Bob Arum said Julio Cesar Chavez could fight Brian Vera next, and eventually, Andre Ward.
Weekend Review: Gamboa's coming out party
Yuriorkis Gamboa's performance against Jorge Solis on Saturday night at Atlantic City, N.J., gave us a tantalizing glimpse of a fighter who could one day dominate the sport.
NO. 1 PERFORMANCE BY CUBAN
Yuriorkis Gamboa: Heads up Manny. Watch out Floyd. You too Sergio and Nonito and Andre. Yuriorkis Gamboa is gaining on you. OK, it’s too soon to make a reservation for the Cuban featherweight at the International Boxing Hall of Fame. He probably isn’t even in position to crack Top 10 pound-for-pound lists quite yet. Make no mistake, though: We got a little taste of greatness on Saturday. Gamboa put all the formidable elements of his game together to reveal against Jorge Solis an astonishing fighting machine, one that put the respected contender down five times and out in less than four rounds. We must see him do the same again and again and again against opponents more respected than Solis before he can be anointed the next superstar. That’s exactly what he’s going to do, though. Brace yourself.
NO. 2 PERFORMANCE BY CUBAN
Yunier Dorticos: We can’t read too much into the cruiserweight prospect’s second-round knockout of Jose Luis Herrera on the Erislandy Lara-Carlos Molina undercard because Herrera had lost his previous six fights. That said, Lara could’ve learned something from his younger compatriot. Dorticos is skillful, as all top fighters produced in Cuba are, but he also tries to maim his opponents with every punch he throws. And the strategy has worked so far: 12 fights, 12 knockouts. This isn’t to say that Dorticos is guaranteed to succeed as his opposition improves. He is still developing. It is to say that it will be fun to watch him during the process, which is the most-important thing to fans. That can’t be said of many Cuban fighters, who tend to be more tactical than entertaining. And the guess here is that Dorticos will succeed.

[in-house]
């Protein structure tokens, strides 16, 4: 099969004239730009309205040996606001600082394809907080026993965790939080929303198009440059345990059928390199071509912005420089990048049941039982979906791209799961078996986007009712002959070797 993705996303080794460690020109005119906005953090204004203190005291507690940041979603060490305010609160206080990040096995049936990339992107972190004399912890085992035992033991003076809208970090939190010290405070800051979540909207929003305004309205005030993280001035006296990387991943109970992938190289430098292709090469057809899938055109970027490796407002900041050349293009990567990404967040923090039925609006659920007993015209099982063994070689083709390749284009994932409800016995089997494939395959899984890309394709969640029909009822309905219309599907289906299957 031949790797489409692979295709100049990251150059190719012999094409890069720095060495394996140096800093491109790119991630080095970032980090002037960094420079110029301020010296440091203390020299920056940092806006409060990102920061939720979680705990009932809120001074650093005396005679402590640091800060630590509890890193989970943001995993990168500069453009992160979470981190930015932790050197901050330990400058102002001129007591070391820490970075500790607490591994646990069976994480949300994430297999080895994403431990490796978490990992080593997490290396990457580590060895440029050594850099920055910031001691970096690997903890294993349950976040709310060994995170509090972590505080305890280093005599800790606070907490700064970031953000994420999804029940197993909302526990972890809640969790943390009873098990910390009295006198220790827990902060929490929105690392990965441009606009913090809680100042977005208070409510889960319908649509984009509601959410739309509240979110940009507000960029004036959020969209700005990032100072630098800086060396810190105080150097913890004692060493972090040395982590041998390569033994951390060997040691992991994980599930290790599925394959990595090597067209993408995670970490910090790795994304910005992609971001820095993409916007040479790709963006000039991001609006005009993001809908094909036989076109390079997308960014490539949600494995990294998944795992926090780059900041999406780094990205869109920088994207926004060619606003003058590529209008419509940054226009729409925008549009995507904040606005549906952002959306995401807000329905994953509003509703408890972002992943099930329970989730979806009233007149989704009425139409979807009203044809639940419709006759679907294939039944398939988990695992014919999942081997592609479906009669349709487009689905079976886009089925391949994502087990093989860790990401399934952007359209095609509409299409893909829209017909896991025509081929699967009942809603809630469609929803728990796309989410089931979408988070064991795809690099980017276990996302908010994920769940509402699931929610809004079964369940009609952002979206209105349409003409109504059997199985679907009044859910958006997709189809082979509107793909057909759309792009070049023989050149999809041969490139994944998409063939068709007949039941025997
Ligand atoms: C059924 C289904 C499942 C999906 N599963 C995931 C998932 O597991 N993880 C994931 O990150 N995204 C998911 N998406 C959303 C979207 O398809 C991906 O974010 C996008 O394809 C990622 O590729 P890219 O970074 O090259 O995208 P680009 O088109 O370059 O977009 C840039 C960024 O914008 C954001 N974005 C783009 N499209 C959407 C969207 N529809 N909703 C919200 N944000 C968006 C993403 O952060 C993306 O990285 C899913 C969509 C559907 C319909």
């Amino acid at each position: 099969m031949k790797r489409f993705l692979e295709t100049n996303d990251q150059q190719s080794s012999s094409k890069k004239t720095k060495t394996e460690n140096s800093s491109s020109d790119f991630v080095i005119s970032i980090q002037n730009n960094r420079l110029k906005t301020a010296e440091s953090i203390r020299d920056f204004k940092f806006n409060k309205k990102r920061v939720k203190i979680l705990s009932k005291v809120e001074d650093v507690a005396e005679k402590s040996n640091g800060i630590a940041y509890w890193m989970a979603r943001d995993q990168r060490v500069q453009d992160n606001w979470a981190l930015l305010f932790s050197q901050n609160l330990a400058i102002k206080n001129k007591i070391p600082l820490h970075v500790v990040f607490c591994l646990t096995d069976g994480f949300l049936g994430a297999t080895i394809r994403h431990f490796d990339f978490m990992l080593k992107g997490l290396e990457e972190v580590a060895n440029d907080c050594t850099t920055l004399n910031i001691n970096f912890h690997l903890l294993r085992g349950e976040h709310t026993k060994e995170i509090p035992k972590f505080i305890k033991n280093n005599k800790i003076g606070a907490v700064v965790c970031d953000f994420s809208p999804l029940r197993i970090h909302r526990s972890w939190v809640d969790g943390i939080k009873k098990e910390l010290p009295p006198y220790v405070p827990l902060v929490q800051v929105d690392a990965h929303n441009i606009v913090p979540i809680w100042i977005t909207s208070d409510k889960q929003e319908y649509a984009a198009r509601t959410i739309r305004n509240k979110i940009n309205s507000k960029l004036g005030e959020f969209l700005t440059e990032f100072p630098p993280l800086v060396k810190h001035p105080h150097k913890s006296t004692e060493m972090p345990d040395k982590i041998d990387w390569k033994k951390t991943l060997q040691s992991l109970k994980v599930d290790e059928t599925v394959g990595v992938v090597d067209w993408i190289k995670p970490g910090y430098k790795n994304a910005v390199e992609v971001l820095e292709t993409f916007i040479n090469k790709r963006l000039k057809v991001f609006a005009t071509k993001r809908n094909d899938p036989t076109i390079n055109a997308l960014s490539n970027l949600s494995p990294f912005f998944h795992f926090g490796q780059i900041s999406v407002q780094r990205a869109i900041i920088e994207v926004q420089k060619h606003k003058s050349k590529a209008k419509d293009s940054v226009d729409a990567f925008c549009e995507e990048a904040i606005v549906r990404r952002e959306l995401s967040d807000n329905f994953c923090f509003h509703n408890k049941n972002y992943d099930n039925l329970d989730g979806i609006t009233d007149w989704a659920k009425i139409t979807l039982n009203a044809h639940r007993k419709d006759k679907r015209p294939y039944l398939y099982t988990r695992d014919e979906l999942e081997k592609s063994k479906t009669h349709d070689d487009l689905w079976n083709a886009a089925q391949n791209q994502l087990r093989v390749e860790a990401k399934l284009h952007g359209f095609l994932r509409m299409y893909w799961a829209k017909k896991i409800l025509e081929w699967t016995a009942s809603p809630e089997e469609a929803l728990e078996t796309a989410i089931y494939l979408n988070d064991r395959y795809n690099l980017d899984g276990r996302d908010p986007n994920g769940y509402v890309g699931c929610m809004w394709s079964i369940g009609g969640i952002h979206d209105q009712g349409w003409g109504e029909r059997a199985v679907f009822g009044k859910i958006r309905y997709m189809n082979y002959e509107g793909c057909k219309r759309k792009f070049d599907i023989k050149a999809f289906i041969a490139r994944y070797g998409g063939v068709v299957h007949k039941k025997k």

NO. 3 PERFORMANCE BY CUBAN
Yudel Jhonson: The unbeaten former Olympic silver medalist did a nice job against Richard Gutierrez on the Lara-Molina card, patiently outboxing and then stopping his opponent in the seventh round. The junior middleweight prospect obviously has the ability succeed as a professional fighter. One thing could hold him back, though: He’s not an entertaining fighter. He’s a very good boxer but takes few risks, which wins fights but not necessarily fans. Compatriot Guillermo Rigondeaux was winning fights that way. Then trainer Ronnie Shields set him straight on what it takes to become an attraction. Rigondeaux responded by annihilating Willie Casey in his next fight. No one is saying Jhonson should be reckless. A little more action would be nice, though.
NO. 4 PERFORMANCE BY CUBAN
Erislandy Lara: Where’s the fire? A fighter one step away from a major title shot sleep walked through a fight on national television. Of course, Carlos Molina deserves some credit. The veteran from Chicago came to win and had the ability to pull it off. Lara clearly is the more-talented fighter, though. He simply wasn’t active enough to win the fight, which fortunately for Lara ended in a majority draw. He spent more time waiting than punching. How do you explain that? "It was an off night. He's an unconventional fighter and he made me miss," Lara told the Las Vegas Review-Journal. Lara is now at a significant crossroads. Everyone is allowed an off night, if that’s what it was. His mission: Come out the next time against another credible opponent and take it to him from the opening bell. Otherwise, a wonderful prospect could go bust.